Pulmonary function testing is routinely done in many heart centres, mainly including chest radiography and even pulmonary function testing with or without measurement of lung volumes and diffusion capacity (7). However, data on pulmonary complication risks and the predictive value of pulmonary function tests are usually extrapolated from patients undergoing non-cardiac surgery (8). There is limited evidence to suggest that any preoperative pulmonary function testing should be done before MIMVS in routine fashion (9), however some centres consider the existence of severe pulmonary dysfunction, in particular pulmonary hypertension or higher degrees of chronic obstructive pulmonary disease (COPD) as a relative contraindication, in particular if the surgical approach require the use of OLV (2). In the majority of studies and case series, patients with extensive pulmonary dysfunction are not well represented, resulting in the inability of giving strict recommendations in this subset of patients. Moreover, the value of classical pulmonary function testing (Spirometry) can be questioned as a sole parameter, as this technique is dependent on patient cooperation (10). New approaches are in favour of cardiopulmonary exercise testing (CPET) which requires at least cycle ergometry and is therefore not suitable for a number of patients undergoing MV procedures due to the high risk of acute cardiovascular decompensation (11).
It seems of importance to create a dedicated “mitral team”, from the anaesthesia department, in particular when starting such a program. Anaesthesiologists dedicated to MIMVS should be experienced echocardiographers, including both 2D but also 3D echocardiography knowledge. Moreover, it seems useful if they are involved in the preoperative decision making, in particular with respect to the topic of vascular access. In the majority of centres, OLV is part of the surgical requires requiring profound knowledge with the institution of OLV and different lung separation techniques including use of double lumen tubes and bronchus blocking techniques.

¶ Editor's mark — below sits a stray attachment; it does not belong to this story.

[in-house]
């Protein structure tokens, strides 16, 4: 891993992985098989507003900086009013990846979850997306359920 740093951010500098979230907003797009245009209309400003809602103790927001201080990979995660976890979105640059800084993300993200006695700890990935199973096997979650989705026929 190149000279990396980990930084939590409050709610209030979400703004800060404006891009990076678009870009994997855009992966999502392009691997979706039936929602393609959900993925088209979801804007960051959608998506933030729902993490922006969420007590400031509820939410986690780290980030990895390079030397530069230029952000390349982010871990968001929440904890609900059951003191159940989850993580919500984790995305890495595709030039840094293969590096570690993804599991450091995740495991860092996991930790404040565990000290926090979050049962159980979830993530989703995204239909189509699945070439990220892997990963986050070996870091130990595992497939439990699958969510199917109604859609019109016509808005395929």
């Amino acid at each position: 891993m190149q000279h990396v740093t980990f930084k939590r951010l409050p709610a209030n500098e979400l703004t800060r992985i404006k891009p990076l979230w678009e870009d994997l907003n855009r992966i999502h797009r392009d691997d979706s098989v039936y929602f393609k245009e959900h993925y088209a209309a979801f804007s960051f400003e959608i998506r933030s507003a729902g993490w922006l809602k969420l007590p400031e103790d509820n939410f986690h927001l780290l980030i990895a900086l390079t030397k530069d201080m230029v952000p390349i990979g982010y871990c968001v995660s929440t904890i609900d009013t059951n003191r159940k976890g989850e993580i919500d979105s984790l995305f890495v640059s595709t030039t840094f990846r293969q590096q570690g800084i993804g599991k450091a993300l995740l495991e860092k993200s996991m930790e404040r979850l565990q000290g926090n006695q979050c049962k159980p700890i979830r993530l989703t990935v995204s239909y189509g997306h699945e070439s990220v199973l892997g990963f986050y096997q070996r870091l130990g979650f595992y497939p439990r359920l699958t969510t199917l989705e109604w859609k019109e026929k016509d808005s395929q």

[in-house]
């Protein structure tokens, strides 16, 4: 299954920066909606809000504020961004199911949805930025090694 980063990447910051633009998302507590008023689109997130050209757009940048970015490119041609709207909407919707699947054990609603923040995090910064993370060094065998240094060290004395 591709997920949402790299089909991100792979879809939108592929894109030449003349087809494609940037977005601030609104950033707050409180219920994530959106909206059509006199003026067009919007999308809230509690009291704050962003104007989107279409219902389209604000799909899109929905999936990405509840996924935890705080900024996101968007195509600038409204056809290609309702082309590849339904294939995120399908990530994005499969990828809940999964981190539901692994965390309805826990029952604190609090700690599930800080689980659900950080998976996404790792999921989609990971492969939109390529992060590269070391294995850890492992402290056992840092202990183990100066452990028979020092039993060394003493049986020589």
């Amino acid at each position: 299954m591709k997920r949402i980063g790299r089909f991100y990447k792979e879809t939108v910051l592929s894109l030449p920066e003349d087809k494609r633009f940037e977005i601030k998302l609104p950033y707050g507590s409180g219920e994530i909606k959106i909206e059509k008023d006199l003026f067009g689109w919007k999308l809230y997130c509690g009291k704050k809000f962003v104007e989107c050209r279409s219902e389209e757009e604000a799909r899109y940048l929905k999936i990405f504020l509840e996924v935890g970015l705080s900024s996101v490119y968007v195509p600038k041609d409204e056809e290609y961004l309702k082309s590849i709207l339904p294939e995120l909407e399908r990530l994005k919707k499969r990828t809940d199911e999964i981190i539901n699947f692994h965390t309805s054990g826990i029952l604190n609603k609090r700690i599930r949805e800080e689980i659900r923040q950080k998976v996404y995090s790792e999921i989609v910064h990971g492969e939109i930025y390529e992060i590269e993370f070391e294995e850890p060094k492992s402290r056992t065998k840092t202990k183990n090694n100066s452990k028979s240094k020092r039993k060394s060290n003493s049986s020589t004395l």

Moreover, the internal quality control of the program should be done in close collaboration of cardiac surgeon (leader), cardiac anaesthesiologist, cardiologist and other supporting specialists like perfusionists and operating theatre assistants (12). It seems nearly impossible to create big scale scientific evidence for an outcome relevant effects of a dedicated team approach, however, circumstantial evidence and a couple of small-scale studies in the field of crew resource management are available, demonstrating the added values of such an approach (13).
Anaesthesia technique and intraoperative management
Most commonly, general anaesthesia (GA) using a balanced opioid—hypnotic technique is used. Whereas some centres prefer the use of total intravenous anaesthesia (TIVA), others use volatile anaesthetics as part of the anaesthetic regimen. To date, only small studies are available describing the benefit of one of these two techniques, therefore the choice is mainly based on local guidelines than overall scientific evidence (2). Recently, Moscarelli et al. compared sevoflurane and propofol based anaesthesia management in a case series of 62 patients in randomized fashion. In this study, the authors do not find a difference between both regimen (14).
Monitoring depth of anaesthesia is performed by routine EEG, or EEG derived parameters like bispectral index (BIS), entropy or narcotrend depending on centre preference. Nowadays, avoiding of “too deep” anaesthesia becomes a relevant topic of interest. There is considerable evidence that extremely deep anaesthesia levels may result in an increased incidence of neurocognitive dysfunction and potentially also a higher rate of renal dysfunction.
Table 2 shows the standard monitoring for MIMVS in our institution. Perioperative monitoring is based on ECG, continuous pulse oximetry (SaO2), invasive arterial blood pressure measurement and central venous pressure. In some centres, invasive cardiac output measurements are performed as standard of care whereas others do not. There is no data available demonstrating the benefit of routine use of the pulmonary artery catheter (PAC) in cardiac surgical patients, therefore a patient centered approach dependent on individual patient related risk factors is used in our institution. The use of 2D/3D TOE is mandatory during MIMVS, as both careful evaluation pre- and post-repair are needed for a successful procedure. TOE results should be documented in standardized fashion. In our institution we prefer to follow the actual American Society of Echocardiography (ASE) and Society of Cardiovascular Anesthesiologists (SCA) guidelines on perioperative echocardiography (15).
Basically, anaesthesia technique and monitoring do not differ significantly between MIMVS and other complex cardiac surgical procedures. When using the endoclamp approach, invasive arterial pressure measurement is performed simultaneously via the right and left radial artery. Both measures are needed to verify the correct position of the endoclamp balloon in the ascending aorta (5).